I would like to take periodic measurements (e.g. noise levels and temperature in my office from a Raspberry Pi, etc.), say, every minute and have a long-reaching record of this similar to Stephen's Personal Analytics blogpost. The free components of DataDrop allow for reasonably sized databins, but these are wiped every 30 days and I want to avoid subscription costs and just use my local storage. Clearly, the best would be if Wolfram simply allowed you to store a databin locally, but this is not included as far as I can tell - maybe to promote usage of their cloud service.

Can anyone conceive of a user-friendly means of doing this? Is there a simpler way than using ScheduledTask, and a basic combination of AppendTo, large lists of {DateObject[], myQuantity}, and a periodic Export using CSV or DumpSave using *.m files? (Along with possibly SessionSubmit or something similar.)

I feel as if there must be a simpler approach to this than the combination of these I am envisioning, perhaps using database linking and SQL or something along these lines. I realize this is a largely conceptual and opinion-based question, but is DatabaseLink overkill for simple storage of time-series data analogous to what one would do with DataDrop, or is it superior to my basic proposed method above?

  • 2
    $\begingroup$ PutAppend? or LocalObject maybe? $\endgroup$
    – Kuba
    Commented Oct 26, 2018 at 2:10
  • 1
    $\begingroup$ Don’t have time to handle it now, but the DataDropClient code (that’s probably the paclet name) is likely accessible via Mathematica and you may be able to trick it into using local storage $\endgroup$
    – b3m2a1
    Commented Oct 26, 2018 at 3:42
  • $\begingroup$ @b3m2a1 Tricking DataDrop would be very useful. I'm not experienced working with internal code such as paclets, but if I figure it out I will definitely post it. $\endgroup$
    – Ghersic
    Commented Nov 1, 2018 at 19:28

1 Answer 1


I will show an example of how easy it is to set up a database, sometimes things seem complicated or overkill because one hasn't seen a good example of how simple it can be.

Start by connecting to a database:


conn = OpenSQLConnection[
   JDBC["SQLite", "/path/to/database.db"]

If database.db does not exist then it will be created when you call this, e.g. you don't need to create the database in any manual way, it will be created for you like this.

Create a table to log water level measurements into:

SQLCreateTable[conn, "measurements", {
   SQLColumn["timestamp", "DataTypeName" -> "INTEGER"],
   SQLColumn["water_level", "DataTypeName" -> "FLOAT"]

This table now exists, this is all the setup that is necessary. Now we can start to input values:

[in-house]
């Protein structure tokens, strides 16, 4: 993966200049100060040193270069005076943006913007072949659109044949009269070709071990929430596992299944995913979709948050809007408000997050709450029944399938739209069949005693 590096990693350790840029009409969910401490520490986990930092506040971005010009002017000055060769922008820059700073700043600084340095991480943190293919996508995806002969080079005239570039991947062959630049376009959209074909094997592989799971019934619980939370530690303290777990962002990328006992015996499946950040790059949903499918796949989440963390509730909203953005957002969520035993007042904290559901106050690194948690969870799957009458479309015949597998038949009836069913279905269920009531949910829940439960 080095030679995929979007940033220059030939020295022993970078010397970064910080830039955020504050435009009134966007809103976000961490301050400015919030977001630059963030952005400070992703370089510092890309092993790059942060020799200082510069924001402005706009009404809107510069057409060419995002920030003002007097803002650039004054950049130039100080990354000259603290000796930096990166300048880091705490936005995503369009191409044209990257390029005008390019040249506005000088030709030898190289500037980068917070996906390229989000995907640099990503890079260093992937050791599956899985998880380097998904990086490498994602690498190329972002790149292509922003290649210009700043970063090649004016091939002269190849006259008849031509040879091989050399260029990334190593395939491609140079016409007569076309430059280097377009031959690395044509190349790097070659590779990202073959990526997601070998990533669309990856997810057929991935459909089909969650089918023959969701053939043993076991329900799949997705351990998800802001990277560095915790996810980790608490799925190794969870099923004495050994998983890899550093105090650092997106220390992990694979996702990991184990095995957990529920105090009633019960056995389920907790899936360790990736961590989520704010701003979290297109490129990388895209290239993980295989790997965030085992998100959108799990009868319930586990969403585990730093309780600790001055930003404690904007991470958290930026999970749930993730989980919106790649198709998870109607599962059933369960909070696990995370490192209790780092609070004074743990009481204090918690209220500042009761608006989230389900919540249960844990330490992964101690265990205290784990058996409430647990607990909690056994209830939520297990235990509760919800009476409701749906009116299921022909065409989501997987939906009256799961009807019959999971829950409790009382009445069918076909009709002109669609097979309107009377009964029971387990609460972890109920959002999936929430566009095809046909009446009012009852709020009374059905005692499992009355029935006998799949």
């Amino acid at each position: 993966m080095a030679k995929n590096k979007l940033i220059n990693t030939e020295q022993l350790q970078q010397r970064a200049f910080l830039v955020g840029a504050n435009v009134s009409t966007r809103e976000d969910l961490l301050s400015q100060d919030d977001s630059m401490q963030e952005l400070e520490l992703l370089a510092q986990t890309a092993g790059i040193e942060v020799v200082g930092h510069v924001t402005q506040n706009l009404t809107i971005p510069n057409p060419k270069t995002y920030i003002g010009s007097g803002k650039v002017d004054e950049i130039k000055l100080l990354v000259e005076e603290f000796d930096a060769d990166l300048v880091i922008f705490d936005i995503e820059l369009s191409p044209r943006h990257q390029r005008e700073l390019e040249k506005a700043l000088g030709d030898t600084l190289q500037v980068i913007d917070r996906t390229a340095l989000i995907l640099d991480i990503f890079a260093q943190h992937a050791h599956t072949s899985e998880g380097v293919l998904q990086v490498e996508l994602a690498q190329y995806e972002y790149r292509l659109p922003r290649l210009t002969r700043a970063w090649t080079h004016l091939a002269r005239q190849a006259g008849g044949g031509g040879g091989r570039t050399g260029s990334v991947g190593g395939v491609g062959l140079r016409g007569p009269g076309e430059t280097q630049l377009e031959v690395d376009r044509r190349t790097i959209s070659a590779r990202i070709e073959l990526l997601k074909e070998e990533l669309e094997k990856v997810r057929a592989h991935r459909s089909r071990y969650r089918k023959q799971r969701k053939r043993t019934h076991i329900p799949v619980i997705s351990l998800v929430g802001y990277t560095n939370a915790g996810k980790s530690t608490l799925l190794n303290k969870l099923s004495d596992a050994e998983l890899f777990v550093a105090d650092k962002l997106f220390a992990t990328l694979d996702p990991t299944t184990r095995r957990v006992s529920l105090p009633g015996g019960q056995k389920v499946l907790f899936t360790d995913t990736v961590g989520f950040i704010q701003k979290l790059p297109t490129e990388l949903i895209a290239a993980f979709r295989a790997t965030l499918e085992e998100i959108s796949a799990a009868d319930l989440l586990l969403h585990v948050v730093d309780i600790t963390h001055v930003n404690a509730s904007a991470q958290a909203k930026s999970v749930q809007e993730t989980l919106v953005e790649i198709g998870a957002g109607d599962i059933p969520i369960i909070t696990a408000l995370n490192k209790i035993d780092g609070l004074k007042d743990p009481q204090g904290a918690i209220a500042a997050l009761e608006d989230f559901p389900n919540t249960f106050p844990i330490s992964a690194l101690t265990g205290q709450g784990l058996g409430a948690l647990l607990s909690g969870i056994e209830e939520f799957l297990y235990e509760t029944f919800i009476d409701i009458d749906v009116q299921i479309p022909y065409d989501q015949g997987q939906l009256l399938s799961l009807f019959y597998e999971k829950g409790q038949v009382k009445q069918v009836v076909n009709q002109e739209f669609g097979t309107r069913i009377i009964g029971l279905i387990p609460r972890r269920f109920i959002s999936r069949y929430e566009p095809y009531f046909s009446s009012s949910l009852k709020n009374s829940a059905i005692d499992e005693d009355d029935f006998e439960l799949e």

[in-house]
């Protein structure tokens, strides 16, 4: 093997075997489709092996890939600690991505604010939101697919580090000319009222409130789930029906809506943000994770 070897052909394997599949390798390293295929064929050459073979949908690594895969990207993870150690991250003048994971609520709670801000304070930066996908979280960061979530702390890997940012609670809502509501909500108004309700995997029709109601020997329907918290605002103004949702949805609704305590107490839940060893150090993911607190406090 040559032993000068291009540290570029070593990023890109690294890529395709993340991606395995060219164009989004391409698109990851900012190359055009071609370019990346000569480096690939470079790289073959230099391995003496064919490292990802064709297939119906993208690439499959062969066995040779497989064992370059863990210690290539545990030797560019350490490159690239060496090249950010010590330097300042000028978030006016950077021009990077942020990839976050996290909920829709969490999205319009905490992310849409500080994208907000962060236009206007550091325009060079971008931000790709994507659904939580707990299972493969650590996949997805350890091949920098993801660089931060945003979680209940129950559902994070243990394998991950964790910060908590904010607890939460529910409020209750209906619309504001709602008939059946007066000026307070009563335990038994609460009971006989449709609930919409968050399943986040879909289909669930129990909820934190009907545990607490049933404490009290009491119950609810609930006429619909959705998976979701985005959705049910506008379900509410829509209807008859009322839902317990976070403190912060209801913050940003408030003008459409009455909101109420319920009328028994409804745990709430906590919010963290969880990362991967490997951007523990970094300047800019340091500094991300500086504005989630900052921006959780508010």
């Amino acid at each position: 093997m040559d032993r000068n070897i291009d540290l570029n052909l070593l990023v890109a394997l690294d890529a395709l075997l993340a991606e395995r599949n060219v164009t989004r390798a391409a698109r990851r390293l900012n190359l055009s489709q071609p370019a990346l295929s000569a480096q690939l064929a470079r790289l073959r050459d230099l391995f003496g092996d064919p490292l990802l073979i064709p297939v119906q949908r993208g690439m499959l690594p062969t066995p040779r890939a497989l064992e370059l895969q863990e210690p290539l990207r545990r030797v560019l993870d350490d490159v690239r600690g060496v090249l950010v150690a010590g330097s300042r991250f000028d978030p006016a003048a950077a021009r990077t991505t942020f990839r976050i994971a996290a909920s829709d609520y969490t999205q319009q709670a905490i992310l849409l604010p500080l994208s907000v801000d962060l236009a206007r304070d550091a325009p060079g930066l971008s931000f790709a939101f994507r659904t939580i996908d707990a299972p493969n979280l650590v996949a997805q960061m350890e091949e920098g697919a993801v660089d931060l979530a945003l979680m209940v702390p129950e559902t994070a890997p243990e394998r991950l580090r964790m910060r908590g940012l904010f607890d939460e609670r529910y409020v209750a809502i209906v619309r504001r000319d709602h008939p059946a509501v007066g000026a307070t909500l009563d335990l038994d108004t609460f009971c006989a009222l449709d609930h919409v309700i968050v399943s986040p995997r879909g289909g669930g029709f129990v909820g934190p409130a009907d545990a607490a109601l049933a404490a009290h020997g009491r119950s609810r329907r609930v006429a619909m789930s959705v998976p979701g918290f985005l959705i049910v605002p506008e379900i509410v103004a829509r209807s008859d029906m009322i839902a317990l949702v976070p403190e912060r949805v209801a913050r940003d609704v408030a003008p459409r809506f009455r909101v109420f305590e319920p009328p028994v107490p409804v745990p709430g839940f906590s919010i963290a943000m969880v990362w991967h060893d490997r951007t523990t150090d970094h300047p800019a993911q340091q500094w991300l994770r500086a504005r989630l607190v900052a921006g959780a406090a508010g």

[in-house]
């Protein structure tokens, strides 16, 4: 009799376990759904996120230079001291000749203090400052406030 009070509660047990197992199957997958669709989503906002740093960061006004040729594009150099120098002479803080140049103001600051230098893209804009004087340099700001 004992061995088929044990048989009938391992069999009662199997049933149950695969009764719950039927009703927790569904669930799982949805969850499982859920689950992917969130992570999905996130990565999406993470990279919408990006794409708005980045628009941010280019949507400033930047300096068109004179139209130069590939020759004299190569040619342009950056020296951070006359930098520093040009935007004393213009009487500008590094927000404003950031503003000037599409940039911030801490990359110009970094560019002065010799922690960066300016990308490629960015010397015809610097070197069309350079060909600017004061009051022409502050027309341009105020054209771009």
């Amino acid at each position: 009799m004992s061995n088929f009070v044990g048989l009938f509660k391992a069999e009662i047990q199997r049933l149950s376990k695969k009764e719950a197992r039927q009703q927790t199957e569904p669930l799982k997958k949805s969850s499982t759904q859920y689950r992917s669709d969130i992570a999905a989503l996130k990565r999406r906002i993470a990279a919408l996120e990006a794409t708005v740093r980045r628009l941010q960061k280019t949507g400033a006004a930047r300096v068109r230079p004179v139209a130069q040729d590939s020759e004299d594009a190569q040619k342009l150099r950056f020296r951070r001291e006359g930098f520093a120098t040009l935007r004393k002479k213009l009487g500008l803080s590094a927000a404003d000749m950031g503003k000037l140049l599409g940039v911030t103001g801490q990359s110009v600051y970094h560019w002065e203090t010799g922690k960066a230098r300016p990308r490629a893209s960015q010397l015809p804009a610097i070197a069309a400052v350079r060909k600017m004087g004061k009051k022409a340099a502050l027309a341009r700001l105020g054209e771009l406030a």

{"timestamp", "water_level"},
   {UnixTime[], RandomReal[]}

Here, we inserted a Unix timestamp, which is a good way to store a date and time in a database, as well as a measurement, ten times.

Later, we want to retrieve this data:

SQLSelect[conn, "measurements"]

(* Out: {{1540527269, 0.39035}, {1540527269, 0.921092}, {1540527269, 
  0.73255}, {1540527269, 0.44437}, {1540527269, 
  0.841312}, {1540527269, 0.242435}, {1540527269, 
  0.567367}, {1540527269, 0.0463256}, {1540527269, 
  0.490409}, {1540527269, 0.162797}} *)

It is also possible to retrieve a range of values by timestamp, averages per day, maximum values, and more, directly in SQL.

As you can see, this is very simple and lightweight. It's not overkill at all.

SQLite is good for your purpose because it is simple to use and it's simple to create as we have seen. It doesn't need a database server like some other databases. If you want to move the database to another computer or back it up, then you can simply copy the .db file.

As for how to log something periodically, you could use scheduled tasks in Mathematica, but maybe it would also be worth investigating how well it would work to create a Wolfram Language script and have that be run once a minute using the operating system's cron jobs. One would have to check how quickly it evaluates: if it takes several seconds to start the kernel just to run the script, then that would be less good. It might be like this, in which case it's better to have a kernel running. Such a kernel can probably, I say with some level of confidence but without having done it, be started via the command line so that it runs as a background task. This is worth looking into, in order to make the logging as unintrusive as possible.

  • $\begingroup$ Thank you very much for showing how straight-forward this is. I will accept the answer this weekend after implementing it, ideally incorporating the hardware (sensors, etc.) as well. $\endgroup$
    – Ghersic
    Commented Oct 31, 2018 at 19:24
  • $\begingroup$ @Ghersic Did it work out? $\endgroup$
    – C. E.
    Commented Nov 30, 2018 at 9:06
  • $\begingroup$ Yes, apologies for the delay. This works exactly as you described on my Windows PC, so I've marked it as accepted. However, it returns a cryptic error of JDBC::error: org.sqlite.core.NativeDB._open(Ljava/lang/String;I)V after the third line ("conn = ...") trying to open a user-made SQL database on the Raspberry Pi version of Mathematica. I've contacted them, but they simply said they don't provide support for the Pi, so perhaps I should simply report it as a bug. A note for those working on the Pi. This should still work on other systems though. $\endgroup$
    – Ghersic
    Commented Dec 5, 2018 at 3:57
  • $\begingroup$ I was able to write something that simply records readings to a CSV file, though, using tricks like Kuba highlighted. Thank you again for your help. $\endgroup$
    – Ghersic
    Commented Dec 5, 2018 at 3:59
  • $\begingroup$ @Ghersic that's disappointing... there are other database drivers one could use, but SQLite is a simple and very nice database. Good that you solved it with CSV at least. $\endgroup$
    – C. E.
    Commented Dec 5, 2018 at 6:16

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